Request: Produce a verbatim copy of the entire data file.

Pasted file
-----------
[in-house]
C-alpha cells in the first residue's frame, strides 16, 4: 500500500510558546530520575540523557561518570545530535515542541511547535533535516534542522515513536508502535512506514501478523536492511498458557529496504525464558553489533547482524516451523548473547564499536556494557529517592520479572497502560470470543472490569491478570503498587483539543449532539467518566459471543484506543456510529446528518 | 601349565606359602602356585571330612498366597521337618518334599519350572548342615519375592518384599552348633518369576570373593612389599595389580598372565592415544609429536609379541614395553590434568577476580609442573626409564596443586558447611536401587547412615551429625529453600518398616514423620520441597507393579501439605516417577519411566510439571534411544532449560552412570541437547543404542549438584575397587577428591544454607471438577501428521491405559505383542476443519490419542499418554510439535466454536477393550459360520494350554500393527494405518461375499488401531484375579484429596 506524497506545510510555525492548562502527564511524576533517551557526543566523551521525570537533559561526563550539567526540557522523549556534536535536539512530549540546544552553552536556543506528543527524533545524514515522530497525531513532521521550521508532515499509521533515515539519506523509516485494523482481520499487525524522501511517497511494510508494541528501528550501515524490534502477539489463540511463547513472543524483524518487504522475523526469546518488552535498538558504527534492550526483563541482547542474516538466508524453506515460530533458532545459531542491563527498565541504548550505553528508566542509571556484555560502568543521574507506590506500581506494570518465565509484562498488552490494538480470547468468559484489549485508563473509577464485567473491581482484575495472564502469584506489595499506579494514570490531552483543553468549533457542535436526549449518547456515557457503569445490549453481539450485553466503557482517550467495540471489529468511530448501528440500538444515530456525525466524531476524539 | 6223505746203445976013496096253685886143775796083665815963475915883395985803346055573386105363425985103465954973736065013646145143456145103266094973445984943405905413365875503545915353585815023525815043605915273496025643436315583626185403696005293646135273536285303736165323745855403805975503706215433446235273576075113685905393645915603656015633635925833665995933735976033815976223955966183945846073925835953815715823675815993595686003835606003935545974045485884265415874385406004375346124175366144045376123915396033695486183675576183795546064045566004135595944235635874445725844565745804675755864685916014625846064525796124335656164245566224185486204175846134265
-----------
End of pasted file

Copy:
[in-house]
C-alpha cells in the first residue's frame, strides 16, 4: 500500500510558546530520575540523557561518570545530535515542541511547535533535516534542522515513536508502535512506514501478523536492511498458557529496504525464558553489533547482524516451523548473547564499536556494557529517592520479572497502560470470543472490569491478570503498587483539543449532539467518566459471543484506543456510529446528518 | 601349565606359602602356585571330612498366597521337618518334599519350572548342615519375592518384599552348633518369576570373593612389599595389580598372565592415544609429536609379541614395553590434568577476580609442573626409564596443586558447611536401587547412615551429625529453600518398616514423620520441597507393579501439605516417577519411566510439571534411544532449560552412570541437547543404542549438584575397587577428591544454607471438577501428521491405559505383542476443519490419542499418554510439535466454536477393550459360520494350554500393527494405518461375499488401531484375579484429596 506524497506545510510555525492548562502527564511524576533517551557526543566523551521525570537533559561526563550539567526540557522523549556534536535536539512530549540546544552553552536556543506528543527524533545524514515522530497525531513532521521550521508532515499509521533515515539519506523509516485494523482481520499487525524522501511517497511494510508494541528501528550501515524490534502477539489463540511463547513472543524483524518487504522475523526469546518488552535498538558504527534492550526483563541482547542474516538466508524453506515460530533458532545459531542491563527498565541504548550505553528508566542509571556484555560502568543521574507506590506500581506494570518465565509484562498488552490494538480470547468468559484489549485508563473509577464485567473491581482484575495472564502469584506489595499506579494514570490531552483543553468549533457542535436526549449518547456515557457503569445490549453481539450485553466503557482517550467495540471489529468511530448501528440500538444515530456525525466524531476524539 | 6223505746203445976013496096253685886143775796083665815963475915883395985803346055573386105363425985103465954973736065013646145143456145103266094973445984943405905413365875503545915353585815023525815043605915273496025643436315583626185403696005293646135273536285303736165323745855403805975503706215433446235273576075113685905393645915603656015633635925833665995933735976033815976223955966183945846073925835953815715823675815993595686003835606003935545974045485884265415874385406004375346124175366144045376123915396033695486183675576183795546064045566004135595944235635874445725844565745804675755864685916014625846064525796124335656164245566224185486204175846134265